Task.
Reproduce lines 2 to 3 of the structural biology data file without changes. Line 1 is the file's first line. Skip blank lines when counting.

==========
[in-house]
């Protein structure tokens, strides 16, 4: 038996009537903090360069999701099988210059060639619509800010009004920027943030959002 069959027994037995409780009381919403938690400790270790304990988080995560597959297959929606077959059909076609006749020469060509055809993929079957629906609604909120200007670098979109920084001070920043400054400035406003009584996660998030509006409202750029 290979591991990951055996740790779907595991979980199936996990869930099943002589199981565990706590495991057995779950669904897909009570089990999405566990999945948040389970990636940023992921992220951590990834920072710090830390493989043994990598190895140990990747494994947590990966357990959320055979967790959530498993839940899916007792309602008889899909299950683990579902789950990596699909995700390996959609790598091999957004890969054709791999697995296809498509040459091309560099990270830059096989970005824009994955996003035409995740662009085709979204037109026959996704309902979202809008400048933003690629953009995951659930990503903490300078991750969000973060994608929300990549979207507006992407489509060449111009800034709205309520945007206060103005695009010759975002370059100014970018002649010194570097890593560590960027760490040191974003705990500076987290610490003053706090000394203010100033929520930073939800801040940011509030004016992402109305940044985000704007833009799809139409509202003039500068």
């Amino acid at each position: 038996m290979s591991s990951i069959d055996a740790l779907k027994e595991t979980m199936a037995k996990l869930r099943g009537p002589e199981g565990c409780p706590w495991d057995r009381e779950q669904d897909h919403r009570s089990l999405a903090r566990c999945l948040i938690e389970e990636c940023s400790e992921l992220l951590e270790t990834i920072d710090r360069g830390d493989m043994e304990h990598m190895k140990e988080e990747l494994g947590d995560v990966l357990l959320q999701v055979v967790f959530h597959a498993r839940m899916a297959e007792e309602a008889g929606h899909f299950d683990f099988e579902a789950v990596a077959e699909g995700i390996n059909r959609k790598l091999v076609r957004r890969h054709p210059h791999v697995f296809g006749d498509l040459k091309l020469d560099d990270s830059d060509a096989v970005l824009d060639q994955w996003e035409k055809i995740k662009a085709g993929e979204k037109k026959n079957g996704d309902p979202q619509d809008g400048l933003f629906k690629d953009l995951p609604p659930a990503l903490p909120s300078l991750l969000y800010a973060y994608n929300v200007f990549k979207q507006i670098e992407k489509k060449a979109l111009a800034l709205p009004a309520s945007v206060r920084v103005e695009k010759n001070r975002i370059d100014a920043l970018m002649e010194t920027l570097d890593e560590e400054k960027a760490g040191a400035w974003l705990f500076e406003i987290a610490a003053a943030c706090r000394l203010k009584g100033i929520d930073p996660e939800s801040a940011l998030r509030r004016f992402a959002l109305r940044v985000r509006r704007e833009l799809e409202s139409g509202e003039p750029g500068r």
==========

């Protein structure tokens, strides 16, 4: 038996009537903090360069999701099988210059060639619509800010009004920027943030959002 069959027994037995409780009381919403938690400790270790304990988080995560597959297959929606077959059909076609006749020469060509055809993929079957629906609604909120200007670098979109920084001070920043400054400035406003009584996660998030509006409202750029 290979591991990951055996740790779907595991979980199936996990869930099943002589199981565990706590495991057995779950669904897909009570089990999405566990999945948040389970990636940023992921992220951590990834920072710090830390493989043994990598190895140990990747494994947590990966357990959320055979967790959530498993839940899916007792309602008889899909299950683990579902789950990596699909995700390996959609790598091999957004890969054709791999697995296809498509040459091309560099990270830059096989970005824009994955996003035409995740662009085709979204037109026959996704309902979202809008400048933003690629953009995951659930990503903490300078991750969000973060994608929300990549979207507006992407489509060449111009800034709205309520945007206060103005695009010759975002370059100014970018002649010194570097890593560590960027760490040191974003705990500076987290610490003053706090000394203010100033929520930073939800801040940011509030004016992402109305940044985000704007833009799809139409509202003039500068």
């Amino acid at each position: 038996m290979s591991s990951i069959d055996a740790l779907k027994e595991t979980m199936a037995k996990l869930r099943g009537p002589e199981g565990c409780p706590w495991d057995r009381e779950q669904d897909h919403r009570s089990l999405a903090r566990c999945l948040i938690e389970e990636c940023s400790e992921l992220l951590e270790t990834i920072d710090r360069g830390d493989m043994e304990h990598m190895k140990e988080e990747l494994g947590d995560v990966l357990l959320q999701v055979v967790f959530h597959a498993r839940m899916a297959e007792e309602a008889g929606h899909f299950d683990f099988e579902a789950v990596a077959e699909g995700i390996n059909r959609k790598l091999v076609r957004r890969h054709p210059h791999v697995f296809g006749d498509l040459k091309l020469d560099d990270s830059d060509a096989v970005l824009d060639q994955w996003e035409k055809i995740k662009a085709g993929e979204k037109k026959n079957g996704d309902p979202q619509d809008g400048l933003f629906k690629d953009l995951p609604p659930a990503l903490p909120s300078l991750l969000y800010a973060y994608n929300v200007f990549k979207q507006i670098e992407k489509k060449a979109l111009a800034l709205p009004a309520s945007v206060r920084v103005e695009k010759n001070r975002i370059d100014a920043l970018m002649e010194t920027l570097d890593e560590e400054k960027a760490g040191a400035w974003l705990f500076e406003i987290a610490a003053a943030c706090r000394l203010k009584g100033i929520d930073p996660e939800s801040a940011l998030r509030r004016f992402a959002l109305r940044v985000r509006r704007e833009l799809e409202s139409g509202e003039p750029g500068r």